Experiencing financial difficulties and worrying about debt at university increases the risk of mental health conditions such as depression and alcohol dependency, according to new research from the University of Southampton and Solent NHS Trust.
The research, published online in the Community Mental Health Journal, found that symptoms of anxiety and alcohol dependence worsened over time for those who were struggling to pay the bills. Those who were more stressed about their debt had worsening levels of stress, anxiety and depression.
Additionally, mental health issues and alcohol dependency predicted higher levels of financial stress and vice versa, suggesting the possibility of a ‘vicious cycle’ occurring.
Dr Thomas Richardson, a visiting academic at the University of Southampton and Principal Clinical Psychologist at Solent NHS Trust, led the study. He said: “The findings suggest a vicious cycle whereby anxiety and problem drinking exacerbate financial difficulties, which then go on to increase anxiety and alcohol intake. Interventions which tackle both difficulties at the same time are therefore most likely to be effective.”
The study asked more than 400 first-year, undergraduate students, from universities across the UK, to assess a range of financial factors including family affluence, recent financial difficulties (for example being unable to afford bills or having to borrow money) and attitudes towards their finances, at four time points across their first year at university. The fact that this study was at a number of time points allowed researchers to examine which came first: financial difficulties or poor mental health.
The study also found that students who had considered not going to university or had considered abandoning their studies for financial reasons had a greater deterioration in mental health over time.
Andy Jones was studying occupational therapy but unfortunately had to stop due to depression and not being able to financially support himself. He said: “When I was not very well, I was not able to work part-time so was unable to supplement my income during university. Having financial difficulties increased my day to day stress levels and something usually had to give and it was usually my academic studies. It was a vicious cycle.”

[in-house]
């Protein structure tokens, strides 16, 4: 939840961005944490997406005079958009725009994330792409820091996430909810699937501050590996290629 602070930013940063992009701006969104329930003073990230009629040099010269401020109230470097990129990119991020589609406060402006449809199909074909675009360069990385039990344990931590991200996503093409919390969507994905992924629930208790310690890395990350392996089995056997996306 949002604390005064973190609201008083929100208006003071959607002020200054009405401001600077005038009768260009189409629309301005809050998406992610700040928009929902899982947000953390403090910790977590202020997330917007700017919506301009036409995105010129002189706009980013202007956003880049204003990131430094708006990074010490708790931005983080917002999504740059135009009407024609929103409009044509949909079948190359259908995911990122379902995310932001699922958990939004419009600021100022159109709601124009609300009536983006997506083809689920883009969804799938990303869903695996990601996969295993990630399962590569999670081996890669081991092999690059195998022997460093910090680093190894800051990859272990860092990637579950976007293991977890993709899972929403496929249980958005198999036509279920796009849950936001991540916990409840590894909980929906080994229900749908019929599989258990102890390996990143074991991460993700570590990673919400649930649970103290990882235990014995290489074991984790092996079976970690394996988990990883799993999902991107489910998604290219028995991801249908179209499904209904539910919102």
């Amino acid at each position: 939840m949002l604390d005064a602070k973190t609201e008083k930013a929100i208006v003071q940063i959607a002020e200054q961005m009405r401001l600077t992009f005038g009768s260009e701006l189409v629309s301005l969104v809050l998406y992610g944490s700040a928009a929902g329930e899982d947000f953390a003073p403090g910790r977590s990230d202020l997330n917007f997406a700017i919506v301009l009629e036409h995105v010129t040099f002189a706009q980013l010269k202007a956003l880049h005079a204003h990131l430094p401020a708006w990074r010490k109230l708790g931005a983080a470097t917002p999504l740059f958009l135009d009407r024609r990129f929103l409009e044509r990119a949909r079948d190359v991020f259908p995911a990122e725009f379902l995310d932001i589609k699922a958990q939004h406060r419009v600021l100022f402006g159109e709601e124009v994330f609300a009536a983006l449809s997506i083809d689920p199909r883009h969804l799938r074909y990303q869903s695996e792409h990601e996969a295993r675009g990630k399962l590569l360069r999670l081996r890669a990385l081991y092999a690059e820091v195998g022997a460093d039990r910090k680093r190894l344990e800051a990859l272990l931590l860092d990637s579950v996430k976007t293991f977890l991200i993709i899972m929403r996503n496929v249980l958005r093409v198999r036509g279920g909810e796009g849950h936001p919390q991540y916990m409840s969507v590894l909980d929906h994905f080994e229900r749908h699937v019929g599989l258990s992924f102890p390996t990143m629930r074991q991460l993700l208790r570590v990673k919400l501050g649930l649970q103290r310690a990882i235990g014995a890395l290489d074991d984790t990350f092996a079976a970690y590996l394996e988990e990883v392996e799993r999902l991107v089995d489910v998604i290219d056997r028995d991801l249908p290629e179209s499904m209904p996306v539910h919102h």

Dr Richardson, who has conducted staff training at universities in the south on debt and mental health, added: “Coming to university can be a stressful and daunting time for young people and finances can cause a lot of worry. We might not be able to change how much debt students are in but we can work with them to help them manage their finances and worries about money in order to mitigate the impact of these worries on mental health.”
The University of Southampton has received good feedback about the services it provides to students who experience financial difficulties. Support is available through a drop-in centre, a fund to support students experiencing financial difficulties, advice and information from our Financial Information and Advice team, and access to a range of mental health support options.
Nicky Passmore, Director of Student Services, said: “It’s important to us that our students can focus on their studies, and not be adversely affected by financial difficulties or mental health issues. We are proud of the range of services available and students know that our door is always open if they need help.”
Notes to editors
A Longitudinal Study of Financial Difficulties and Mental Health
in a National Sample of British Undergraduate Students
Thomas Richardson1,2,3 · Peter Elliott2,3 · Ron Roberts4 · Megan Jansen1,2,3
Community Ment Health J
A copy of the paper is also available from media relations upon request.
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